Why Cameron is Right on Multiculturalism
8:00 AM, Mar 2, 2011 • By MICHAEL WEISS
The most notorious example is the Finsbury Park Mosque, which has slowly evolved into a convenient gathering-point for global jihadists. Following 9/11, the mosque’s religious services were taken over by Abu Hamza al-Masri, the one-eyed and hook-handed cleric whose congregants have included Richard Reid and Zacarias Moussaoui. Arrested in 2004, and convicted two years later on 11 out of 15 indictments brought against him—including soliciting murder, “stirring up racial hatred” and possessing a “terrorist encyclopedia”—Abu Hamza was replaced as primus inter pares of the Finsbury Park Mosque in 2005 by a management committee made up of Muslim Brothers. Four out of five committee members were former directors of the MAB, including Mohammed Sawalha. In 2007, Prevent gave £20,000 to the mosque.
Then there’s the East London Mosque and London Muslim Centre, which was identified in 2009 by a British government report as being the “key institution for the Bangladeshi wing of [Jamaat-e-Islami] in the UK.” Between 2007 and 2009, the East London Mosque received £43,800 from Prevent streams despite the fact that Anwar al-Awlaki was invited to speak there on two separate occasions. At the first, in 2003, he urged Muslims never to report or turn in their brethren to the British police. The second, which took place in January 2009 and was billed as the “End of Time” lecture complete with a poster showing Manhattan destroyed by fiery celestial projectiles, Awlaki had to attend via a prerecorded video because of the international dragnet out on him. When informed by both the Daily Telegraph and a member of parliament that Awlaki was wanted by the US Department of Homeland Security for his connection to Al-Qaeda, East London Mosque chairman Dr. Muhammed Abdul Bari refused to nix the event, insinuating that only anti-Muslim bigotry could cause anyone to question the mosque’s slate of speakers.
The Alice-in-Wonderland-like paradox of the Prevent program -- eliminating hate by feeding it -- was starkly exposed last July in a Sunday Telegraph report based on a leaked classified Whitehall documents. One of these was titled, “Government Strategy Towards Extremism” and explained the Communities Department’s view that “We do not believe that it is accurate to regard radicalisation in this country as a linear ‘conveyor belt’ moving from grievance, through radicalisation, to violence.” They identified two non-democratic Islamists movements that they felt adhered to this pat prognosis: Hizb ut-Tahrir and its offshoot Al-Muhajiroun. The latter group led the protests in the UK against the Danish cartoons of Mohammed in 2004 and has produced leaflets referring to the “magnificent 19” terrorists of 9/11. Although repeatedly banned by the British government, Al-Muhajiroun has reformed and rebranded itself several times.
That the “inclusive” Communities Department should attempt to sanitize this outfit or even color it “nonviolent” is of peculiar interest since, as the Sunday Telegraph reporter Andrew Gilligan helpfully pointed out, 19 terrorists convicted in Britain have been tied to Al-Muhajiroun including Omar Khayam, head of the “fertilizer bomb” plot of 2007 and Abdullah Ahmed Ali, head of the airliner “liquid bomb” plot of 2006.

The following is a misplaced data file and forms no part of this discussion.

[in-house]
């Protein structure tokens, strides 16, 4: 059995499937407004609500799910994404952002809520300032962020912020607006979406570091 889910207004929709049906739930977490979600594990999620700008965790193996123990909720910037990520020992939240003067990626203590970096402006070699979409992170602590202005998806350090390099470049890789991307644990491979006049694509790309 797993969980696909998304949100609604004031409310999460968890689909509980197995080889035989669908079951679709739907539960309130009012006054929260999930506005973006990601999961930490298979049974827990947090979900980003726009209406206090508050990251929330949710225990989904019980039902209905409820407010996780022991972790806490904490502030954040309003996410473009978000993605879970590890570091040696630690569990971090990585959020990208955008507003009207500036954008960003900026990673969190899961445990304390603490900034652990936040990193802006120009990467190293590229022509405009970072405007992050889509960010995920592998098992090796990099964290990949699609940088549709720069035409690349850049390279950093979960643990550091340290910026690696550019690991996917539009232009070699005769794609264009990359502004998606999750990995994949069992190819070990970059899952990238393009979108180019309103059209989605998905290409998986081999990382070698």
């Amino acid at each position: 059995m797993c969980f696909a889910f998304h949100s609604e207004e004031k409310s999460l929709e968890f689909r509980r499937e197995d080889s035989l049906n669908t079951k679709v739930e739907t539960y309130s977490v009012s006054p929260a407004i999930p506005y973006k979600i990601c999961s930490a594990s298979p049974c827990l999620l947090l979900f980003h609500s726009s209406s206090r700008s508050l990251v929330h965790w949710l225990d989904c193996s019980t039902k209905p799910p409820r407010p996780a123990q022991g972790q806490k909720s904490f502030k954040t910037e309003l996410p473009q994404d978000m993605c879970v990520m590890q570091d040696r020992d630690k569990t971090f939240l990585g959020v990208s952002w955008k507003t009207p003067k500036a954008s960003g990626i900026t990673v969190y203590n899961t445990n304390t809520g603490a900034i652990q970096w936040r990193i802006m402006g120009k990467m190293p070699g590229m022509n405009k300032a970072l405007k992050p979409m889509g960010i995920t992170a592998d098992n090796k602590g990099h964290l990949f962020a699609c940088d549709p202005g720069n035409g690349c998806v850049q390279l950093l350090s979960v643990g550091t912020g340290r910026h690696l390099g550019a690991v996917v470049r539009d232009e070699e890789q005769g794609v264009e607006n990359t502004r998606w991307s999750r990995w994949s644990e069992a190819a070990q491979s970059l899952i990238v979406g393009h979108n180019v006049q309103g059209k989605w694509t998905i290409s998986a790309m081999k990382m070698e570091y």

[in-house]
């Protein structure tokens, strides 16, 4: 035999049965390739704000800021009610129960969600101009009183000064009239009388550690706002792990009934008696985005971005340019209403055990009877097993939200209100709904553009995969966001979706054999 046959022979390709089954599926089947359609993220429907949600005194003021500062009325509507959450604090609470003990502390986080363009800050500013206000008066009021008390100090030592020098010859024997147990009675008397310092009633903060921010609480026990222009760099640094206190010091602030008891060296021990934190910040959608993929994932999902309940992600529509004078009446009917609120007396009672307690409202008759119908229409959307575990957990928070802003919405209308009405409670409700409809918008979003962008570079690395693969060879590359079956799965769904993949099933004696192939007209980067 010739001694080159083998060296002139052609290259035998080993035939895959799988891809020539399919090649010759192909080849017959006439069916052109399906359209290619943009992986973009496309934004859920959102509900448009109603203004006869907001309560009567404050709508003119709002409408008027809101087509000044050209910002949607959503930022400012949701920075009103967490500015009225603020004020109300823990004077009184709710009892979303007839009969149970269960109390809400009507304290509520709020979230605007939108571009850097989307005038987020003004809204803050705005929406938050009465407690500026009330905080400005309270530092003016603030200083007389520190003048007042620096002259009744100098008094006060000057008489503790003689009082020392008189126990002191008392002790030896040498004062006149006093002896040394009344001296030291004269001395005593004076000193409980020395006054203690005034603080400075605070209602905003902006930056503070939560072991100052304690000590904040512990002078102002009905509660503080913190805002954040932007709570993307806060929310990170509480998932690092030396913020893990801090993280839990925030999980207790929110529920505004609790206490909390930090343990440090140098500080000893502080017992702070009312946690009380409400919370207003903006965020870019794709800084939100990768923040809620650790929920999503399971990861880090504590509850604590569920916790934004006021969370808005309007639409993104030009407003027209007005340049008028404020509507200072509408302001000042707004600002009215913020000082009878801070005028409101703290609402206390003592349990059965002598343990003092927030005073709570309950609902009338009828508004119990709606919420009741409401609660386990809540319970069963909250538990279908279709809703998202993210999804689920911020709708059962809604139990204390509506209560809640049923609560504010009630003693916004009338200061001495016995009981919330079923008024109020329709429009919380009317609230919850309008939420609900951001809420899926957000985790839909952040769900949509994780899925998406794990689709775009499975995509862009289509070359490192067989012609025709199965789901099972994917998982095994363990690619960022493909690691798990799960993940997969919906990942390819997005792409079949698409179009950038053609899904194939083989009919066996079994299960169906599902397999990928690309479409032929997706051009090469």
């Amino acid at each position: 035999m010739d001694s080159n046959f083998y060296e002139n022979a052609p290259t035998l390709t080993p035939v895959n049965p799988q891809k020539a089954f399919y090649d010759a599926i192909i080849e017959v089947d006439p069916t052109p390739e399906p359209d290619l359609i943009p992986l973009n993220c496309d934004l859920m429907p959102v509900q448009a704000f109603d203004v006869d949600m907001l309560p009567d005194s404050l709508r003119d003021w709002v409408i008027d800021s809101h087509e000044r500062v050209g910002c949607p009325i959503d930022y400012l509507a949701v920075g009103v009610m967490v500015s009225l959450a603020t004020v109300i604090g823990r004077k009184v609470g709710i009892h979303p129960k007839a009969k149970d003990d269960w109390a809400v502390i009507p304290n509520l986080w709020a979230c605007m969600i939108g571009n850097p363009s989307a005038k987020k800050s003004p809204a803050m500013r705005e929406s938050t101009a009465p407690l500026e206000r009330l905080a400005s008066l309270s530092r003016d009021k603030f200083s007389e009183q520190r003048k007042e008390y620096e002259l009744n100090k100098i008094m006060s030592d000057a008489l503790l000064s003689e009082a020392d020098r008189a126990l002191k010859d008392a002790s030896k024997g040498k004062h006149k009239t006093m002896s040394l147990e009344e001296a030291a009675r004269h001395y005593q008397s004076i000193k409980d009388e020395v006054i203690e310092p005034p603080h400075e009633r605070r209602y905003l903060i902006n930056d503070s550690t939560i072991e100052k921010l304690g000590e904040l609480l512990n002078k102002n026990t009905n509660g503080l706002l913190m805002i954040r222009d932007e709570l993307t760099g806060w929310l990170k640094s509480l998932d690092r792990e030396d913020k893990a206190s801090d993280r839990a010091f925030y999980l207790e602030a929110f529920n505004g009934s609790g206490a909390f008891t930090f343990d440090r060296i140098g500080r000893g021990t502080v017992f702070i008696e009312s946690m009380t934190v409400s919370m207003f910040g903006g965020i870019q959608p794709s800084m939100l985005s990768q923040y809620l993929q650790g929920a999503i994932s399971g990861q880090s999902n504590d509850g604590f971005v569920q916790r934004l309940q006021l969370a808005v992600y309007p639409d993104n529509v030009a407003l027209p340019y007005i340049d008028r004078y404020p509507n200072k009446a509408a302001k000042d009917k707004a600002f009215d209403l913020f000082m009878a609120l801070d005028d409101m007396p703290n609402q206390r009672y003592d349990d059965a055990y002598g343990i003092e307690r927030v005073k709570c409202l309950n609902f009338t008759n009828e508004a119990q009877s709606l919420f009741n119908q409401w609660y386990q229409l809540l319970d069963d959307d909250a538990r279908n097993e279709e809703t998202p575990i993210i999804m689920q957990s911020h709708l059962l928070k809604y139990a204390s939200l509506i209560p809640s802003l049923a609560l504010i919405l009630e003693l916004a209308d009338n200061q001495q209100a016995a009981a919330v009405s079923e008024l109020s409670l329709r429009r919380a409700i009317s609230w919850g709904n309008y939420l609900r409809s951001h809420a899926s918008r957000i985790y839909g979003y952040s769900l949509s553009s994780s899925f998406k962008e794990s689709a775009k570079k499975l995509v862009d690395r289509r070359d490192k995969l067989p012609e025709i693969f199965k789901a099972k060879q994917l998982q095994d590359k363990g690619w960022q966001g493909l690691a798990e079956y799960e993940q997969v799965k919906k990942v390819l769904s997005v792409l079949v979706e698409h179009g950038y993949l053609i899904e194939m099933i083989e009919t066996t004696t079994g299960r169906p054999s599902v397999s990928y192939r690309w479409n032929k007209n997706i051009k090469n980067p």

The Communities Department has also tried to facilitate British MPs’ attendance of the Global Peace and Unity (GPU) conference, an annual London “festival” that draws around 50,000 visitors. The GPU conference is organized by the Islam Channel, a television station headquartered in Central London that Ofcom, the independent regulator of the UK’s communications industry, chastised for its repeated broadcasts of salafist preachers advocating marital rape and violence against women.
In 2008, the GPU conference received a letter of support from London’s newly elected Conservative Mayor Boris Johnson—correspondence that he might have later regretted given that speakers included 9/11 and Holocaust deniers. Even the foreign officials who turned up did so without much regard for their host country. Mohammed Ijaz ul-Haq, Pakistan’s Religious Affairs Minister, used his platform that year to declare that Queen Elizabeth’s awarding of a knighthood to Salman Rushdie in 2007 was itself grounds for Muslims to commit suicide bombings.
GPU exhibitors typically sell t-shirts and headbands celebrating Hezbollah and Hamas and glorifying the killing of American soldiers in Iraq. In 2008, one stall hawked a curious little volume titled, Women who Deserve to Go to Hell, written by Mansoor Abdul Hakim. Cited by the author to be among the hell-bound were wives who “complain against their husband[s] now and then” and “arrogant” or “quarrelsome” members of the fairer sex. Even still, the Metropolitan Police Service gave the GPU close to £26,500 in sponsorship money in 2008.
The 2010 conference this past October was a bit tamer, although tracts by Maududi and the Egyptian theorist of jihad Sayyid Qutb were distributed to attendees free of charge. Two members of Pakistani Jamaat-e-Islam were invited to speak, Abdul Rashid Turabi and Qazi Hussein Ahmed. But only the former showed up after the latter was denied a visa by the UK Home Office.
State multiculturalism in Britain has meant six years of funding Islamist organizations in the hopes that they’d be a safeguard against violence. The Cameron government has now begun to make the right noises that a fundamentally new approach is needed. Rather than be criticized for eroding Britain’s liberal and tolerant civil society, the prime minister ought to be encouraged for seeking to restore it.